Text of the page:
When my doctor told me toward the end of my second pregnancy that she strongly recommended having a C-section, my first reaction was utter disappointment. It wasn’t so much the idea of having surgery that upset me; it was the thought that I wouldn’t be the one bringing my baby into the world. Sure, I’d nurtured and grown the little life for nine months, but it seemed so impersonal and clinical to have it all end on an operating table.
In addition, my first birth involved inducing labor, so I’d been looking forward to a more textbook experience. Now I’d never know the excitement of feeling those first labor pains at 3:00 AM and saying, “Honey, it’s time…” I felt somehow cheated.
Happily, the procedure was a success, and the baby is now a giggly, healthy girl about to finish first grade. But when I see the little scar, I still remember the emotions I felt about her birth, and I used to wonder whether other women felt the same way.
Thank you, Jenna von Oy.
In her new blog post for People, the former star of Blossom and The Parkers courageously shares her own birth story. She became a first-time mom to daughter Gray Audrey on May 21, but, like me, she had to come to terms with the reality that her childbirth experience wasn’t what she’d hoped it would be.Jenna’s due date was June 11, “and I had my birth plans laid out WELL in advance,” she recalls. “(Somewhere, I’m fairly sure God is chuckling at my ignorance!)” She hired a doula and planned a natural birth (though she allowed for the possibility of an epidural), looking forward to holding her daughter immediately after delivery.
All that changed when, at 33 weeks, an ultrasound revealed that Jenna’s amniotic fluid levels were dangerously low. To complicate matters, Gray was in the breech position, and the lack of fluid made it impossible for her to turn around on her own. A C-section was the only safe option. The news threw Jenna for a loop. “The idea of being helpless as my baby was taken from my belly left me with some feelings of inadequacy and disassociation,” she recalls. “I was very concerned that I wouldn’t feel as bonded to my child because I couldn’t watch her pass through my birth canal, or do my part in helping her into the world.”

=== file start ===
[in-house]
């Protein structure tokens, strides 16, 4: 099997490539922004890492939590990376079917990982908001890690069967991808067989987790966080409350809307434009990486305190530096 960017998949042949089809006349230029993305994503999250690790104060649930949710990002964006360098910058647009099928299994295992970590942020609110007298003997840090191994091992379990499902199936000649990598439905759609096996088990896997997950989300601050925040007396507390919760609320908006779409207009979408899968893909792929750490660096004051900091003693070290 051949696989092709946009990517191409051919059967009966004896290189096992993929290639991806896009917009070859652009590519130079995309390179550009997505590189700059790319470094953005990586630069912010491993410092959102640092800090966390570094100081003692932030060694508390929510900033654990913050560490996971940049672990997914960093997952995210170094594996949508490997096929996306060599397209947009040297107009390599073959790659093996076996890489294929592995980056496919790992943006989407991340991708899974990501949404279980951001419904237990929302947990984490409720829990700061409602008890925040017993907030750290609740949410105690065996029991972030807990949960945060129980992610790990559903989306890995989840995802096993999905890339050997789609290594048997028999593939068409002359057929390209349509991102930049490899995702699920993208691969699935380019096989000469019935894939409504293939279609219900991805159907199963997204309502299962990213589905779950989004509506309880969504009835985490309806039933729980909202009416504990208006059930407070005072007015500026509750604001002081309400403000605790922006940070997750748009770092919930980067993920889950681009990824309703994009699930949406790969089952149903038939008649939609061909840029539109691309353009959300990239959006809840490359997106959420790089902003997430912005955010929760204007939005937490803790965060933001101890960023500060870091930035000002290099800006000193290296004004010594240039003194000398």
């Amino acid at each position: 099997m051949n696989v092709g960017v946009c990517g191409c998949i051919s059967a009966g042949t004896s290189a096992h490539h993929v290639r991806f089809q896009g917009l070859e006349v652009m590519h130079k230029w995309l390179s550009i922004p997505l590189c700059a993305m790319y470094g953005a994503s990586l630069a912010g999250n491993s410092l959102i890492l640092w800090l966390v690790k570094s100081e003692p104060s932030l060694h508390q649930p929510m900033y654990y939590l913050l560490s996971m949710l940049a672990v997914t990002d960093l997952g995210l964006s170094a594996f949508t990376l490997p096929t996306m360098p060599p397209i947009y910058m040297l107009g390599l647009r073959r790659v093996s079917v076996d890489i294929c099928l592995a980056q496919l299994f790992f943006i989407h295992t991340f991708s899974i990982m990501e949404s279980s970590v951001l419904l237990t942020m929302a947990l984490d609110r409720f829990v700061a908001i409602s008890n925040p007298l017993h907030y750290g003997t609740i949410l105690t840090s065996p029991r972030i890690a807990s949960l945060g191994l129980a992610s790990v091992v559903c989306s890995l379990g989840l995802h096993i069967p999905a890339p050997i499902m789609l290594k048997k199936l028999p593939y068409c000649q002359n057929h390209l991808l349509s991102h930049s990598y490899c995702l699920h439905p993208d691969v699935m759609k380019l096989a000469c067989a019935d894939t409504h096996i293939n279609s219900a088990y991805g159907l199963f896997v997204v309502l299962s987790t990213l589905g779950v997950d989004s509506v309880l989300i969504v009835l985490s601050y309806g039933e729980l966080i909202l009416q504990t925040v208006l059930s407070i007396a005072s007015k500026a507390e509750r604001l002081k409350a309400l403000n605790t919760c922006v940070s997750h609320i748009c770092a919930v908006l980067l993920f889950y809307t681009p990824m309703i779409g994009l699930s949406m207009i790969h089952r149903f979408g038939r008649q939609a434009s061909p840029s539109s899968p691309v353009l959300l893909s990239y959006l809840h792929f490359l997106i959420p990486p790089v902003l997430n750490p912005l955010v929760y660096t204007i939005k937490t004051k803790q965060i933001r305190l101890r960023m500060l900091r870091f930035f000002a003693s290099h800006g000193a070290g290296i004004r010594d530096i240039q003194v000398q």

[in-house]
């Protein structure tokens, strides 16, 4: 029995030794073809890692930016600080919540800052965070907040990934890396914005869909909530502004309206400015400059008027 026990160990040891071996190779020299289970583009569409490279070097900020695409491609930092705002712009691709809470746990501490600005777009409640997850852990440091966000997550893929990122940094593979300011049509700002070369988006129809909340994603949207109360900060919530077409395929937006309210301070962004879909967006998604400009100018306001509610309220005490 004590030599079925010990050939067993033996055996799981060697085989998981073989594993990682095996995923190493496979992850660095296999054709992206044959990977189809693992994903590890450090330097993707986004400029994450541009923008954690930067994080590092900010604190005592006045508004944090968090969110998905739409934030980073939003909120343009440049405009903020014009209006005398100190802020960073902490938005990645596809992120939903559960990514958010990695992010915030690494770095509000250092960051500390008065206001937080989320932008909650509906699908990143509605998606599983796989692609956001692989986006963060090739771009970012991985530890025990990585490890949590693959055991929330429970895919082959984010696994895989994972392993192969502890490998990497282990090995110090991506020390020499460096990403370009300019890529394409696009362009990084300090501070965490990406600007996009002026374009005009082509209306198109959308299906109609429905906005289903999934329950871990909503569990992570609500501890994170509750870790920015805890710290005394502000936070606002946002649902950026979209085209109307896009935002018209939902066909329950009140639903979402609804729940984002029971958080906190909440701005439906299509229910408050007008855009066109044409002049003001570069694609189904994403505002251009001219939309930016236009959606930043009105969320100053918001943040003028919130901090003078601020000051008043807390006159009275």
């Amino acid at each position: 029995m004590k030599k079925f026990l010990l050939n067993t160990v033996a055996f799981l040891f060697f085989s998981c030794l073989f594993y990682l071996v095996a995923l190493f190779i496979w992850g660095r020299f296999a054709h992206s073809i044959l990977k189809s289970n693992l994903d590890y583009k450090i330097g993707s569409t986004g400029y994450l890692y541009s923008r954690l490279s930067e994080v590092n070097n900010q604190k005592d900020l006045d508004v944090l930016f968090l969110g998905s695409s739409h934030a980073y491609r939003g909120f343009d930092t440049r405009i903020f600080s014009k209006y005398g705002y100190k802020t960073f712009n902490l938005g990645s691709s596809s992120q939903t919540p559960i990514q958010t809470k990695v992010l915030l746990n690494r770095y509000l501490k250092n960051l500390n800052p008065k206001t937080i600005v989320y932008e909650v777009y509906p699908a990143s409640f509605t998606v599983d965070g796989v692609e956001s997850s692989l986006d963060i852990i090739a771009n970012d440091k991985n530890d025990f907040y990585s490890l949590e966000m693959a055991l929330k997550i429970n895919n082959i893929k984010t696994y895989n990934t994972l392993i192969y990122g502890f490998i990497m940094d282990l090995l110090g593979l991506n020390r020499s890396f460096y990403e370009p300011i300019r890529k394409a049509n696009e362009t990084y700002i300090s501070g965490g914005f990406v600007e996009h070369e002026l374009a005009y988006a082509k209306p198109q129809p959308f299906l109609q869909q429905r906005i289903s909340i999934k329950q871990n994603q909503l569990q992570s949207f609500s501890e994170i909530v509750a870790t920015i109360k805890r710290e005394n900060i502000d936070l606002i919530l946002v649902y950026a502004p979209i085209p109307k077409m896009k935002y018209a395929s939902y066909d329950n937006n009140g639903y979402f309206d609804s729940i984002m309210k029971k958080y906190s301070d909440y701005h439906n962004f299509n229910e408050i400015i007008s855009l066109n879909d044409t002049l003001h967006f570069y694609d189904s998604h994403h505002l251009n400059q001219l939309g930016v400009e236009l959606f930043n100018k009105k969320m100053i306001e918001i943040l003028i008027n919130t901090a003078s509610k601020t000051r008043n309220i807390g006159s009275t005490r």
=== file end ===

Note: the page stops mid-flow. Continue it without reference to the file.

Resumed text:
After four weeks of careful monitoring, Gray was delivered three weeks ahead of her due date and sent to the transition nursery for observation because of her elevated breathing rate. Jenna’s husband, Brad Bratcher, stayed with the baby, but it was 17 hours before Jenna could finally hold her little girl. When she did, “I was so relieved to find that both the love and the bond were immediate and overwhelming,” says the new mom.
As she approaches her one-month birthday, Gray is healthy and gorgeous (as the pictures on the blog prove). Jenna’s doing great, too – her Twitter posts are as witty as ever. She has nothing but respect for moms who choose C-sections as their preferred birth plan – “I think far too much time is spent condemning other moms for how they give birth or raise their children” – but she also knows other women may feel the same way she did when told that they need a caesarean they didn’t expect to have.
“For those of you going through a similar ordeal, I hope my story gives you some comfort,” she says. “Your feelings are valid, so please remember to be gentle on your heart!”
[Photo: via PRPhotos.com]
Read more of Shana’s writing at Momsperiments.
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